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US renewable energy growing rapidly, expert says

Blair Shiff

President Trump delivered remarks on Tuesday about energy in America, including how oil companies may be diversifying into renewables.

"The reality that we're seeing [is] an era of energy independence and energy abundance, which we won't have predicted six or eight years ago," United States Energy Association executive director Barry Worthington told FOX Business' Liz Claman on "The Claman Countdown." "It's really quite remarkable."

Why wasn't this predicted, especially since in 2009, U.S. oil and gas production outpaced all other countries' natural gas production?

"I spent the first 35 years of my career bemoaning how poor Americans were with energy," Worthington said. "We were running out of natural gas. We were running out of oil. We all knew it was a certainty."

Worthington said if you go back to the early 2000s, America had plans to nearly 50 liquified natural gas import terminals. Now, the U.S. is rushing to built export terminals. Many of these were given the go-ahead before President Trump was in office.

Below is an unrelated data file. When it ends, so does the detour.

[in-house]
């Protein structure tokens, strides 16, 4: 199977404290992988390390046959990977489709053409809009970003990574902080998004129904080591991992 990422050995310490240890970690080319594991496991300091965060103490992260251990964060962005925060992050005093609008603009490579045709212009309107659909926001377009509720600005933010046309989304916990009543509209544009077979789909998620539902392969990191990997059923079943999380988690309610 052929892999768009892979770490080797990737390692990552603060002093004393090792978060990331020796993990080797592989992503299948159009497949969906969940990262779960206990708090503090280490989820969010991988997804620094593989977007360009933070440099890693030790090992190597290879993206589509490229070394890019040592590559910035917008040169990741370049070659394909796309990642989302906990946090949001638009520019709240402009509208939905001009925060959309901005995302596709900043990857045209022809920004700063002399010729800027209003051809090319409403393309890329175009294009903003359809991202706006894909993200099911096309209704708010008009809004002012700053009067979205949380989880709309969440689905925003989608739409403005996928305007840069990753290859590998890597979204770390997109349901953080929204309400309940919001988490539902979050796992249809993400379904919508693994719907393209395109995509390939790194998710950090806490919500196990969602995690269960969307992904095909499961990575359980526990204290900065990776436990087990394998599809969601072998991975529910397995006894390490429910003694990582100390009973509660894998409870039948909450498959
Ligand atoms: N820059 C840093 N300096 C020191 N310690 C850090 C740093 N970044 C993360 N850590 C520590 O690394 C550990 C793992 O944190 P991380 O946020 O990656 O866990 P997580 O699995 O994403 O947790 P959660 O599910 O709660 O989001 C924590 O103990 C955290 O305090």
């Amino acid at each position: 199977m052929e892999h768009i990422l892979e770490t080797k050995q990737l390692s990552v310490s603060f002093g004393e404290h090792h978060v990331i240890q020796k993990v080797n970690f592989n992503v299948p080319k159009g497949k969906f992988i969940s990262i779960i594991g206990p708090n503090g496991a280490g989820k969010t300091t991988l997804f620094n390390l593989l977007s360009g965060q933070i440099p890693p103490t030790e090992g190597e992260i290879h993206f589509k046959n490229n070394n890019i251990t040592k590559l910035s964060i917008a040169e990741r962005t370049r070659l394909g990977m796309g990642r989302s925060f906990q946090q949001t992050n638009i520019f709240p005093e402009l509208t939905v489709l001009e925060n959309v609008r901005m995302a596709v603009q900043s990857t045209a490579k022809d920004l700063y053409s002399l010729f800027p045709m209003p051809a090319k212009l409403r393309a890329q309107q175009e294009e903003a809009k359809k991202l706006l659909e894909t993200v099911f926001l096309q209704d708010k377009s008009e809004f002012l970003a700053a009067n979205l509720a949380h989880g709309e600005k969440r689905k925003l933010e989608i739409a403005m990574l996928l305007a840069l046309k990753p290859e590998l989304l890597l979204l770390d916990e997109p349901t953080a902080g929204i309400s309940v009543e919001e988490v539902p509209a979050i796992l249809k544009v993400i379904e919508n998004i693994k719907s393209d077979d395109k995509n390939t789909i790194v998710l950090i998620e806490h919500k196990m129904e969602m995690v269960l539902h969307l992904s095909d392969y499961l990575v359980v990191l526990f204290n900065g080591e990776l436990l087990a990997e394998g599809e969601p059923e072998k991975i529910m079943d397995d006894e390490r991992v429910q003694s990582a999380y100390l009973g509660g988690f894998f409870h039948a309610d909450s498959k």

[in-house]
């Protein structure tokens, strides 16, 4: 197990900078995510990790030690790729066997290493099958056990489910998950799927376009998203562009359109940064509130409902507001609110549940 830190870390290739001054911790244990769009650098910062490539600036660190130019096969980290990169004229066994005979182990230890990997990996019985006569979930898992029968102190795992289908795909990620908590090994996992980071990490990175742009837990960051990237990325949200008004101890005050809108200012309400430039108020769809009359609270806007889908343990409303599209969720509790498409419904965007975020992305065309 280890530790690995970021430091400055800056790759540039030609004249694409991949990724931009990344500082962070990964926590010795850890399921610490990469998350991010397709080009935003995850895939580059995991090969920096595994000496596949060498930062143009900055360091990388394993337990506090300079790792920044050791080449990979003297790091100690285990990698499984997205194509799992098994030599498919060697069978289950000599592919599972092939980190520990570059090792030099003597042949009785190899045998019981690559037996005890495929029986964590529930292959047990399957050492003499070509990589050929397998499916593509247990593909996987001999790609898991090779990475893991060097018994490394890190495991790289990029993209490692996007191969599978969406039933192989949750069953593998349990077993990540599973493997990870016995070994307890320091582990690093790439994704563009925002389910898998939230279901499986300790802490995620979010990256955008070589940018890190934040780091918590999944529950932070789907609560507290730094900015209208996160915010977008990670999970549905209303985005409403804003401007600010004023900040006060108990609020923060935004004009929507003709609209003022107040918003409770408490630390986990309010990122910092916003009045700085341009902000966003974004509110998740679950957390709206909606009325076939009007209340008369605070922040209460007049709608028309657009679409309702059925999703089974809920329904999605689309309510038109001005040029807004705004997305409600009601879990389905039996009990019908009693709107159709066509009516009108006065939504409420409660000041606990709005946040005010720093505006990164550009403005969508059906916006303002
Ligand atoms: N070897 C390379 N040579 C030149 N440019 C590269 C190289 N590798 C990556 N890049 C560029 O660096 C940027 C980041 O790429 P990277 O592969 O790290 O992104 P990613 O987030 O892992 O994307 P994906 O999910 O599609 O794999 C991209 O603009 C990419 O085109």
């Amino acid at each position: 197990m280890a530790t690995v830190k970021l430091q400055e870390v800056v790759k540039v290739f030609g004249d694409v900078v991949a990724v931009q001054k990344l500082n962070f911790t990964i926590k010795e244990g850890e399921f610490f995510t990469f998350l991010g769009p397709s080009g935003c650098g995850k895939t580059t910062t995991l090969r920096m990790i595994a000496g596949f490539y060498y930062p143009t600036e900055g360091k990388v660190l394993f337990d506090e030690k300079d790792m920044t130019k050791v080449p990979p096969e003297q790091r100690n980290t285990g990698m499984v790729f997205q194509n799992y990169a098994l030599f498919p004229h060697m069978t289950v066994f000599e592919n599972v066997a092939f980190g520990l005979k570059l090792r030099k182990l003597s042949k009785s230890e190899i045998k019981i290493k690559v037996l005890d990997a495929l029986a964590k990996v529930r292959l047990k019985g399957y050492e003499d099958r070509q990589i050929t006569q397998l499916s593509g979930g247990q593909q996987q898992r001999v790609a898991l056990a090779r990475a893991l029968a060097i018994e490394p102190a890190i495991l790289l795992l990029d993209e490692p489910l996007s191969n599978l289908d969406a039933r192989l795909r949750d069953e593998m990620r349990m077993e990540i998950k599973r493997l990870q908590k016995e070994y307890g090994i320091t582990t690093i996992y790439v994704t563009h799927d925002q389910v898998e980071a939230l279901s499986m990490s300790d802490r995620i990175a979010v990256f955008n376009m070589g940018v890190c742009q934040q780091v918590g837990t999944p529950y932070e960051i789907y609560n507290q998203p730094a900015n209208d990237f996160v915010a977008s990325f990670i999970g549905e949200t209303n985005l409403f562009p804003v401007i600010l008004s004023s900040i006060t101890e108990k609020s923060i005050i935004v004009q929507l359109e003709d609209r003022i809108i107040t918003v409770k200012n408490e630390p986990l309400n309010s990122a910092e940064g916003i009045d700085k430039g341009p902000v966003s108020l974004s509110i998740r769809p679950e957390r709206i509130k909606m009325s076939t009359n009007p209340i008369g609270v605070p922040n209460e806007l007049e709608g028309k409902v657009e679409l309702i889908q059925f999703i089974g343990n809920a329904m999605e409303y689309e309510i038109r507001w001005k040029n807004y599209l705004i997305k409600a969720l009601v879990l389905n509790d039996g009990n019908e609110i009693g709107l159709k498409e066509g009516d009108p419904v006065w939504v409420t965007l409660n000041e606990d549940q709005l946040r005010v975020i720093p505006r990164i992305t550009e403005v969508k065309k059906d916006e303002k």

"We are taking a leadership position [when it comes to renewables,]" Worthington said. "The pace of renewable energy deployment in the United States is very, very rapid. Prices are falling. Both wind and solar are seeing sizable gains year after year."

Worthington said while renewable energy is rather modest when it comes to a total percentage, but it's still growing quickly.

Big oil companies like Exxon, BP, Chevron, ConocoPhillips, and Shell have dipped their toes into renewables.

"I think it's good business because you're diversifying your product line, and our customers want to buy renewable electricity," Worthington said. "If you're a smart businessman or woman, you give your customers what they want. And that's what our industry is trying to do."

"If you're a smart businessman or woman, you give your customers what they want. And that's what our industry is trying to do."

With crude oil is becoming a headline-driven commodity regarding the trade situation, Worthington says volatility will continue with bad behavior by countries like Iran.


"A lot of the world, not the United States so much anymore ... still relies on the Middle East for their oil supply, and when you have a belligerent Iranian regime that's threatening to block the Strait of Hormuz and has seized several different oil tankers belonging to other countries, it's a dangerous part of the world still."

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